Data Encryption


Another key control is data encryption within dynamic memory (data in transit) and static (data at rest). Encryption can be a key control and serve as the last line of defence even if attackers access the data in an unauthorised manner. The data cannot be deciphered, making it effectively useless to cybercriminals. Industry-standard protocols like AES (Advanced Encryption Standard) for data at rest and TLS (Transport Layer Security) for data in transit can be utilised and regularly updated based on industry best practices. 

AI-enhanced Security


AI is rapidly becoming vital to any security strategy, and with mobile apps security there is no difference. AI can be crucial in identifying whether a device has been compromised. AI can also detect anomalies that may indicate a security breach by continually analysing an app’s environment and user behaviour. This allows for proactive responses to threats before they become a data breach.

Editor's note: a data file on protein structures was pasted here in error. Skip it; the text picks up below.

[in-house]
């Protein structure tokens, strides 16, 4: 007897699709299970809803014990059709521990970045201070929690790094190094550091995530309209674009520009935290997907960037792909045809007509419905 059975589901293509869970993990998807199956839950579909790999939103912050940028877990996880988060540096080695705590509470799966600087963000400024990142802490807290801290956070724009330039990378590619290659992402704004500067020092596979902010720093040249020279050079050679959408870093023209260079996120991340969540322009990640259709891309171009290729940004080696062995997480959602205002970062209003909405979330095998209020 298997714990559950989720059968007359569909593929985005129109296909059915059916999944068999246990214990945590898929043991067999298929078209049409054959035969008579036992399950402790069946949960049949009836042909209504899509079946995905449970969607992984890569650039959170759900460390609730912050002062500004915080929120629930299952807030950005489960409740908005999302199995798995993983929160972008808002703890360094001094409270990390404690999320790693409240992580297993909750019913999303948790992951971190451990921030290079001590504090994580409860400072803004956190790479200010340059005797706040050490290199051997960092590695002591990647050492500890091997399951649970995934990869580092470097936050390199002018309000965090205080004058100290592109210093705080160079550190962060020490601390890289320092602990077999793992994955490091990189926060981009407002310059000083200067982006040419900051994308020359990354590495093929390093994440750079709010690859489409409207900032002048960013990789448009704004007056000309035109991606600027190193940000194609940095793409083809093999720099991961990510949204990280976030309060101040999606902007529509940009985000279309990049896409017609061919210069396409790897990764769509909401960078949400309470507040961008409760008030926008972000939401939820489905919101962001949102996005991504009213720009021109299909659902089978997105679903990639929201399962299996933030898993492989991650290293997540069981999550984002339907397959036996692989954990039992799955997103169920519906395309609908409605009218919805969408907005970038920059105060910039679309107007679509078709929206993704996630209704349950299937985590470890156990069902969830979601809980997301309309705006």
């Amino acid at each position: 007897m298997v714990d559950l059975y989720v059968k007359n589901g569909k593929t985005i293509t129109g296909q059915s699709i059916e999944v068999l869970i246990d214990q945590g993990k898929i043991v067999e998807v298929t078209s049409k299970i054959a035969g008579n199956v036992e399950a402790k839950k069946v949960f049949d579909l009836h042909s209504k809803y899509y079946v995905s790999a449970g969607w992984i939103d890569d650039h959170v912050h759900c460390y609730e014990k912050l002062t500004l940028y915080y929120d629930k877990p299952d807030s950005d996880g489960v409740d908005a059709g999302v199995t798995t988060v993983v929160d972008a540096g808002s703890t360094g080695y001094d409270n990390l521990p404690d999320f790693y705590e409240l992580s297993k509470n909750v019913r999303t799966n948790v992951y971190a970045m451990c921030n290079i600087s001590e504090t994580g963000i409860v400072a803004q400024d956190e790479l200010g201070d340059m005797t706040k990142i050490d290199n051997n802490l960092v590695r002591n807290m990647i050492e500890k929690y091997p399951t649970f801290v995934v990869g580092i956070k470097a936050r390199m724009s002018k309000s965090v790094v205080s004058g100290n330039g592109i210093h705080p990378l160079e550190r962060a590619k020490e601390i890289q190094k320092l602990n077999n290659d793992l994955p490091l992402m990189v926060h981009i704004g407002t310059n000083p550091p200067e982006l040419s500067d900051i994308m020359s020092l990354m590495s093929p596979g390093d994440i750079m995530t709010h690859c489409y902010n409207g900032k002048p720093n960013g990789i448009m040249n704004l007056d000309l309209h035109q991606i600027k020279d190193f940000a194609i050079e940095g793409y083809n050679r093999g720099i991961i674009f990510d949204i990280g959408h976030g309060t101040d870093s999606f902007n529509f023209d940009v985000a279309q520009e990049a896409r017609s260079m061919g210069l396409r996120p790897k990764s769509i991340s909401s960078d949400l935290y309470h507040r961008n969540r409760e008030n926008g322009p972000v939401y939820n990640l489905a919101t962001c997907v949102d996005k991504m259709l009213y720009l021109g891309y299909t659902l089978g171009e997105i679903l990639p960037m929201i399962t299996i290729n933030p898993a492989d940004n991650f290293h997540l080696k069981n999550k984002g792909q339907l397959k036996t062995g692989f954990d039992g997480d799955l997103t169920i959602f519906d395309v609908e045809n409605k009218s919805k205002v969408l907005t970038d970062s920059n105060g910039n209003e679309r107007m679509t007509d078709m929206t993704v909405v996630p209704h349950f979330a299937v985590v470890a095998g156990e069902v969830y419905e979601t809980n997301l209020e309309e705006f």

At the core of Build38’s innovation is its AI-powered threat intelligence engine. This cutting-edge system processes real-time security telemetry data, extracting valuable insights to identify potential threats. Notably, minimising false positives, ensuring that application interruptions are kept to a minimum and preserving a positive customer experience.

“By harnessing the power of AI and adaptive security profiles, we are empowering organisations to defend against sophisticated threats without compromising the user experience.”


A few practical examples of AI security include:

  • Device Integrity Checks: Machine Learning can monitor device behaviours and configurations to identify signs of rooting or jailbreaking that often indicate a cyberattack.

  • Anomaly Detection: By creating a baseline of normal user behaviours, AI can flag unusual activities, such as failed login attempts or unexpected data exfiltration, which might suggest a security breach.
These are just a few of the strategies that businesses can adopt for developing self-protecting mobile apps that can withstand even the most sophisticated cyberattacks. In today’s threat landscape, these controls are no longer a luxury but a key strategic requirement to maintain customer trust and competitive advantage.